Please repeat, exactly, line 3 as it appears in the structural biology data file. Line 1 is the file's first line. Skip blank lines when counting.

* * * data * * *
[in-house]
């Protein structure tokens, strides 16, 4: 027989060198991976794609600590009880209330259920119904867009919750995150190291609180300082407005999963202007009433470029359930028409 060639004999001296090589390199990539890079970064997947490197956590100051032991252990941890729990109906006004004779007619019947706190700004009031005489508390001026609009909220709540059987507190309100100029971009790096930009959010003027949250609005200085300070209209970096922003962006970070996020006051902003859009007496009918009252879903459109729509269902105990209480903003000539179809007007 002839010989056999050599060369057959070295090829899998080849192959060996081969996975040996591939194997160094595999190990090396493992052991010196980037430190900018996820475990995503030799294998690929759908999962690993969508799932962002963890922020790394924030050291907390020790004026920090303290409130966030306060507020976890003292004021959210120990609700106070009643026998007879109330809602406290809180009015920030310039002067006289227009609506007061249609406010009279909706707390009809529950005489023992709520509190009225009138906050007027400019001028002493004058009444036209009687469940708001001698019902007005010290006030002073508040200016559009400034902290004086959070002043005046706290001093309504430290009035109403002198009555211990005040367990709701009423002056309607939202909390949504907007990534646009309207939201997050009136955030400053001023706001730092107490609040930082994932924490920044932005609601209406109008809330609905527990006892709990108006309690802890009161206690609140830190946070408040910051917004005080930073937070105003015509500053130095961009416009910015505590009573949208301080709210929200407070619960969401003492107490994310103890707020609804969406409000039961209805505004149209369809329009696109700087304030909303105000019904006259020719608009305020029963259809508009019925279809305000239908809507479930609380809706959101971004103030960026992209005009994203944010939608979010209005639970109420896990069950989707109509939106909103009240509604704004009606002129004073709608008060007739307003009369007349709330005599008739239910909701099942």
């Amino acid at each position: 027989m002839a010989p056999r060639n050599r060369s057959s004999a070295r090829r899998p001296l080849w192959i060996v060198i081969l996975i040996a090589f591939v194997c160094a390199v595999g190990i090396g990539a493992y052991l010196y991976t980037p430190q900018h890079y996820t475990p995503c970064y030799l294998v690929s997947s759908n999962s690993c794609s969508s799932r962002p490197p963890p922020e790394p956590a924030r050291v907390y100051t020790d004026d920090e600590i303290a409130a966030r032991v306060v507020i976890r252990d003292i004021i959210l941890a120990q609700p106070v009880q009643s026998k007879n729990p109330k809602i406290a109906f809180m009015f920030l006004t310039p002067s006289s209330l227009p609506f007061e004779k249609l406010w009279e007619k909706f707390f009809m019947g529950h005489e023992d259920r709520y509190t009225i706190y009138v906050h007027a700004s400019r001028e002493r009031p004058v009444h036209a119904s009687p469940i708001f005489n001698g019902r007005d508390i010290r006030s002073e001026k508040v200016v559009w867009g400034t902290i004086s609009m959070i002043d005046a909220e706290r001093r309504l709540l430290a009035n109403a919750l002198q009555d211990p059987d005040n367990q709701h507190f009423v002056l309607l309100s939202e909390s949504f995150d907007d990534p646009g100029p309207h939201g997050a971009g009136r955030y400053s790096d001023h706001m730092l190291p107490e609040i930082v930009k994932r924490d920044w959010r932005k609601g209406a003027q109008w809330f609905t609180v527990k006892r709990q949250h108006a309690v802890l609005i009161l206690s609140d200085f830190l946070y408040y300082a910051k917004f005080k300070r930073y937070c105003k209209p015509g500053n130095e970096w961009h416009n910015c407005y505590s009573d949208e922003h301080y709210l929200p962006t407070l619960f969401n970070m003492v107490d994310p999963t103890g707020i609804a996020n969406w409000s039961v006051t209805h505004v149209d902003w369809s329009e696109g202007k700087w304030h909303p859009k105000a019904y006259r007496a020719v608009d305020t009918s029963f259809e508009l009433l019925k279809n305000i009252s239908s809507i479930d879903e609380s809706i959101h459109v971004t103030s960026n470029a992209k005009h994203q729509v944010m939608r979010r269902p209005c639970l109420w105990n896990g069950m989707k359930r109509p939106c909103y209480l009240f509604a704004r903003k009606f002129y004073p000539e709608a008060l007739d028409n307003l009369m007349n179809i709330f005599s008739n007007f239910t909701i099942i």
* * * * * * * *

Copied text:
């Amino acid at each position: 027989m002839a010989p056999r060639n050599r060369s057959s004999a070295r090829r899998p001296l080849w192959i060996v060198i081969l996975i040996a090589f591939v194997c160094a390199v595999g190990i090396g990539a493992y052991l010196y991976t980037p430190q900018h890079y996820t475990p995503c970064y030799l294998v690929s997947s759908n999962s690993c794609s969508s799932r962002p490197p963890p922020e790394p956590a924030r050291v907390y100051t020790d004026d920090e600590i303290a409130a966030r032991v306060v507020i976890r252990d003292i004021i959210l941890a120990q609700p106070v009880q009643s026998k007879n729990p109330k809602i406290a109906f809180m009015f920030l006004t310039p002067s006289s209330l227009p609506f007061e004779k249609l406010w009279e007619k909706f707390f009809m019947g529950h005489e023992d259920r709520y509190t009225i706190y009138v906050h007027a700004s400019r001028e002493r009031p004058v009444h036209a119904s009687p469940i708001f005489n001698g019902r007005d508390i010290r006030s002073e001026k508040v200016v559009w867009g400034t902290i004086s609009m959070i002043d005046a909220e706290r001093r309504l709540l430290a009035n109403a919750l002198q009555d211990p059987d005040n367990q709701h507190f009423v002056l309607l309100s939202e909390s949504f995150d907007d990534p646009g100029p309207h939201g997050a971009g009136r955030y400053s790096d001023h706001m730092l190291p107490e609040i930082v930009k994932r924490d920044w959010r932005k609601g209406a003027q109008w809330f609905t609180v527990k006892r709990q949250h108006a309690v802890l609005i009161l206690s609140d200085f830190l946070y408040y300082a910051k917004f005080k300070r930073y937070c105003k209209p015509g500053n130095e970096w961009h416009n910015c407005y505590s009573d949208e922003h301080y709210l929200p962006t407070l619960f969401n970070m003492v107490d994310p999963t103890g707020i609804a996020n969406w409000s039961v006051t209805h505004v149209d902003w369809s329009e696109g202007k700087w304030h909303p859009k105000a019904y006259r007496a020719v608009d305020t009918s029963f259809e508009l009433l019925k279809n305000i009252s239908s809507i479930d879903e609380s809706i959101h459109v971004t103030s960026n470029a992209k005009h994203q729509v944010m939608r979010r269902p209005c639970l109420w105990n896990g069950m989707k359930r109509p939106c909103y209480l009240f509604a704004r903003k009606f002129y004073p000539e709608a008060l007739d028409n307003l009369m007349n179809i709330f005599s008739n007007f239910t909701i099942i």